Canines and Wolf Teeth: Know the Difference

Working in equine dentistry, we find that people often get wolf teeth and canines mixed up.  If you’re one of those people, don’t worry, you’re not alone. Let’s start with the canines. All male horses will have canines (sometimes referred to as tusks) and those teeth are located in the space between the incisors and the cheek teeth that we call the diastema. The lower canines usually erupt first around the age of 4 ½, with the uppers following at 5. Only 20% of females will have canines and the teeth are usually very small. Canines can also have a very large amount of tartar (horse plaque) build up that can eventually cause serious damage to the teeth, but is an easy fix with regular dental maintenance.   broussard blog 2 pic 1

broussard blog 2 pic 2

Red circles show canines in a 6 year old mare

broussard blog 2 pic 3abroussard blog 2 pic 3b

Canine reduction, before & after 

 

broussard blog 2 pic 4

Tartar

 broussard blog 2 pic 5abroussard blog 2 pic 5b
Wolf teeth are vestigial or remnant teeth, which means they are left over from an earlier time. It is believed that 30 to 60 million years ago these teeth were more functional. The upper wolf teeth usually erupt in one or more of three positions. The most common position is directly in front of the first premolar of the cheek teeth, but wolf teeth have been found on the out/inside of the cheek teeth and in many other places they shouldn’t be. Normal eruption time is usually 6 to 8 months of age but can vary considerably, depending on whether they are erupting as deciduous or permanent teeth. It isn’t uncommon to extract a set of wolf teeth, only to have another set appear at a later date. The most wolf teeth we have removed from a horse was four, but know of practitioners who have removed 8. Normally the roots of the wolf teeth begin to dissolve and/or fuse to the bone about the age of three. To make extraction easiest, it is best to remove wolf teeth between the ages of one and two. Wolf teeth can also be blind, which means they have not erupted from the gum, which makes them hard to see but very easy for the horse to feel.  They also come in many shapes and sizes. They can also be floating, which means there is no root and they are just sitting inside of the gum. Wolf teeth are best known for the many bitting problems they cause, so we suggest that anytime they are found, they should be extracted.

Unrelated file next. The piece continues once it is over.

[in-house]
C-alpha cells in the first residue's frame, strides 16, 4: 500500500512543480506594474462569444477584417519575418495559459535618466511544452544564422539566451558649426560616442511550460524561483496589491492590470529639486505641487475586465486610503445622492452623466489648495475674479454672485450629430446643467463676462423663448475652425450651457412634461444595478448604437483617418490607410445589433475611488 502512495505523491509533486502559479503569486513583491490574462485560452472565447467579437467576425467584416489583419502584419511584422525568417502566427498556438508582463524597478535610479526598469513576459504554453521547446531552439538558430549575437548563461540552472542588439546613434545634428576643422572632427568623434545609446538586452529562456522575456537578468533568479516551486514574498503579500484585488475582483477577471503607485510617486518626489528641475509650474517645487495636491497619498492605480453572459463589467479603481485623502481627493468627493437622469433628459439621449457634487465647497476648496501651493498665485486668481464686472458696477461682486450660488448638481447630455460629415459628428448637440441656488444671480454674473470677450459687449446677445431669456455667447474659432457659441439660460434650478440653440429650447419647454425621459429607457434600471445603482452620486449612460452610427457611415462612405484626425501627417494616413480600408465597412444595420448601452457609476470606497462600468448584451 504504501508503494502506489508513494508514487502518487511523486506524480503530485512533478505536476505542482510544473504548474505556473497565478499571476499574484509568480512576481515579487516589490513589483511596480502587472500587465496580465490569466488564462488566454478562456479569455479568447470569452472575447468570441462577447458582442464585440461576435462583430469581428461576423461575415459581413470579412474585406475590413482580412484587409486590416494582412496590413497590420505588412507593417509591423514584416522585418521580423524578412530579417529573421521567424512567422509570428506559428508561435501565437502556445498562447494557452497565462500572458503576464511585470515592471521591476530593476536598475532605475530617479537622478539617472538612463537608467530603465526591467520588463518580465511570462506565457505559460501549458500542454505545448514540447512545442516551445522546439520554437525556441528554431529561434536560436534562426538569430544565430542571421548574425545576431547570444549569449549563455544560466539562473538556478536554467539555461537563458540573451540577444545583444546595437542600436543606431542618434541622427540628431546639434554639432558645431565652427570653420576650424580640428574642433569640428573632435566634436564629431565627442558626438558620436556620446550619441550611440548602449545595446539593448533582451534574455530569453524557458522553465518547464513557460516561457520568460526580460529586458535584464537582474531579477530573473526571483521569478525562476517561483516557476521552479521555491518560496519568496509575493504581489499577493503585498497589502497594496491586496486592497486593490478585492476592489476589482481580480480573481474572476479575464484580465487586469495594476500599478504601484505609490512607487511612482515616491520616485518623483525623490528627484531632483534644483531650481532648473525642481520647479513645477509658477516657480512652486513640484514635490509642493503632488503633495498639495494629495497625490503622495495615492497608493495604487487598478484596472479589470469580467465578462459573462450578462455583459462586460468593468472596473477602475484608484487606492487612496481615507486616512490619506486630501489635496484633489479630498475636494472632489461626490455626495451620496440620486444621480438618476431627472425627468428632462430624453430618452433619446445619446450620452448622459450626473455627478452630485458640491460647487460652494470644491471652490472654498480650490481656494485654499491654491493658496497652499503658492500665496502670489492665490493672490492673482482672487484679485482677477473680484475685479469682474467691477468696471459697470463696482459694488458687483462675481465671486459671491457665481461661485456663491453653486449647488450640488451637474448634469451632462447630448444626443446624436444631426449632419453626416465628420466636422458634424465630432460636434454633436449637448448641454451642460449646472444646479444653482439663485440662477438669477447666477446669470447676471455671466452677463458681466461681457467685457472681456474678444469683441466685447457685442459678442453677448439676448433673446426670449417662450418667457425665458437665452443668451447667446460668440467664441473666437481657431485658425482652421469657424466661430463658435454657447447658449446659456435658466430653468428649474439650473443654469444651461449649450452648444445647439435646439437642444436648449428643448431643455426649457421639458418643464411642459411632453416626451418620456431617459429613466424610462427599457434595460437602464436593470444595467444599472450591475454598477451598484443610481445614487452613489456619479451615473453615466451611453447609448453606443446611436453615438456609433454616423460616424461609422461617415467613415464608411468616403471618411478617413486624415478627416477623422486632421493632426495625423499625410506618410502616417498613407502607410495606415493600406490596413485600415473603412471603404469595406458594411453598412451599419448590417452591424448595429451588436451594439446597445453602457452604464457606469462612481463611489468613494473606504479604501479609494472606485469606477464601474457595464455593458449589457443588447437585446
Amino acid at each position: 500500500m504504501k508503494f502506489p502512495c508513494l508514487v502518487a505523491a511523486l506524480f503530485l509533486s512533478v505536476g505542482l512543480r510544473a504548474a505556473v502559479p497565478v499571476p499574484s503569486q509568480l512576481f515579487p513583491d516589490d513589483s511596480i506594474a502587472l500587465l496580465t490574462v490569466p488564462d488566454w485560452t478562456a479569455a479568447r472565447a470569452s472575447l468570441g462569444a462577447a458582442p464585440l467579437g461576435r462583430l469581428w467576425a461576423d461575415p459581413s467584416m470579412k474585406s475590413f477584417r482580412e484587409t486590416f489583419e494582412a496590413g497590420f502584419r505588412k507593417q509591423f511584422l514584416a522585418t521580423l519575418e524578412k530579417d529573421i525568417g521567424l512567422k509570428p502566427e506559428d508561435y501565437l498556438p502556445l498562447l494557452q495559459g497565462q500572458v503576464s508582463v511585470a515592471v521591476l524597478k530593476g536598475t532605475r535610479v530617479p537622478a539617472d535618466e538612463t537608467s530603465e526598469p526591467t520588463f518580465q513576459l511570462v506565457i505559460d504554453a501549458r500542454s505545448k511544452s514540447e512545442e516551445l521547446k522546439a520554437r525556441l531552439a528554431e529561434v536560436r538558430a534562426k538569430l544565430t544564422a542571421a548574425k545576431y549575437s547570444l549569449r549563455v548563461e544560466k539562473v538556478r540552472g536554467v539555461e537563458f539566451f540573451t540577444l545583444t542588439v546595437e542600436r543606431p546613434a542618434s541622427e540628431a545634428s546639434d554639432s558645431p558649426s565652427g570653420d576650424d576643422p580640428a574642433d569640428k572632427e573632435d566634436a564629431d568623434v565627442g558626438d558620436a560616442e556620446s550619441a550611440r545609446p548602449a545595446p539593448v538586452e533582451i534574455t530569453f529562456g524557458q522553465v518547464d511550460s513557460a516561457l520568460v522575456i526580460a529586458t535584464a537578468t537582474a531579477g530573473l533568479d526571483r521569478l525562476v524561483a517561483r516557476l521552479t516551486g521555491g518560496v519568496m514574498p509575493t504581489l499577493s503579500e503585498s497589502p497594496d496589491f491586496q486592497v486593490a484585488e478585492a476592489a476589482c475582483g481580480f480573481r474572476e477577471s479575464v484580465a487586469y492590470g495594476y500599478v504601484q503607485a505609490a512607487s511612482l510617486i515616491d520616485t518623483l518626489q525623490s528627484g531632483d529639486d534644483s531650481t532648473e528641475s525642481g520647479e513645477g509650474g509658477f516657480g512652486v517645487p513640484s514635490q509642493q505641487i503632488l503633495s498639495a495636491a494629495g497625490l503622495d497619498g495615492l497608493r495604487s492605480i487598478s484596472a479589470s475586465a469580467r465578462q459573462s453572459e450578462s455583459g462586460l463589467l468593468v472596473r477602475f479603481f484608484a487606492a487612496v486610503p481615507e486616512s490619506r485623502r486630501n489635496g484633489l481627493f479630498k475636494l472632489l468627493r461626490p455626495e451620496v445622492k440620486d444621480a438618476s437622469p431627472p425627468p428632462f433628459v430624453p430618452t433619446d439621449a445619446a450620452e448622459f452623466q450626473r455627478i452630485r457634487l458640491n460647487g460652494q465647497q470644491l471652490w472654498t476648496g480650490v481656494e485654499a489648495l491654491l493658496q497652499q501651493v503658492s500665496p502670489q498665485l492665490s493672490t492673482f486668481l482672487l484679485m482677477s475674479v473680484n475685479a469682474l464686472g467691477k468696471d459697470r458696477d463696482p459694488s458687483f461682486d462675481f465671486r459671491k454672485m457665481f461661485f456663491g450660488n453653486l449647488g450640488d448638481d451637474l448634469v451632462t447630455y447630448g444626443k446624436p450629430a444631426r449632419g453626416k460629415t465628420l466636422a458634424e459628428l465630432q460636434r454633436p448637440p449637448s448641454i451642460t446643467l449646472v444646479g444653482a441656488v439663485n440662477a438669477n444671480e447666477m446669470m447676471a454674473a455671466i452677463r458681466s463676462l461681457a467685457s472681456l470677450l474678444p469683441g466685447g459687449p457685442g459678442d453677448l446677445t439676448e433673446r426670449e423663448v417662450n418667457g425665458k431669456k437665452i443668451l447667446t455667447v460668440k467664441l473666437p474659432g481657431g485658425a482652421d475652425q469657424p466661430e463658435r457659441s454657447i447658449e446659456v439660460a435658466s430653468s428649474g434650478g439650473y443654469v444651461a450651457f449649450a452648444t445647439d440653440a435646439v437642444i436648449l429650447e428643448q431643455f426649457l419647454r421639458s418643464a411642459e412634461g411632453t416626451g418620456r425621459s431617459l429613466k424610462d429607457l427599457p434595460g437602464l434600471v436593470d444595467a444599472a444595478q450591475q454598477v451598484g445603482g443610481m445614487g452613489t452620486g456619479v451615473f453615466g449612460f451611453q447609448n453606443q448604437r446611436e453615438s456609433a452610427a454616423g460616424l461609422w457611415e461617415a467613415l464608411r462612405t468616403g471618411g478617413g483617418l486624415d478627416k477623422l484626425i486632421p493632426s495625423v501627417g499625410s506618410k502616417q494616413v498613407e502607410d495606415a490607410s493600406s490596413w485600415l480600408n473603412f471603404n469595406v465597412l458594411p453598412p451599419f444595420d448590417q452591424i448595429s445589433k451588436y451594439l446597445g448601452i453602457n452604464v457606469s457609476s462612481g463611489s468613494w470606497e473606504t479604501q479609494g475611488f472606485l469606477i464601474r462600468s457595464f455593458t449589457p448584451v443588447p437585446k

broussard blog 2 pic 6

One Reply to “Canines and Wolf Teeth: Know the Difference”

Leave a Reply

Your email address will not be published. Required fields are marked *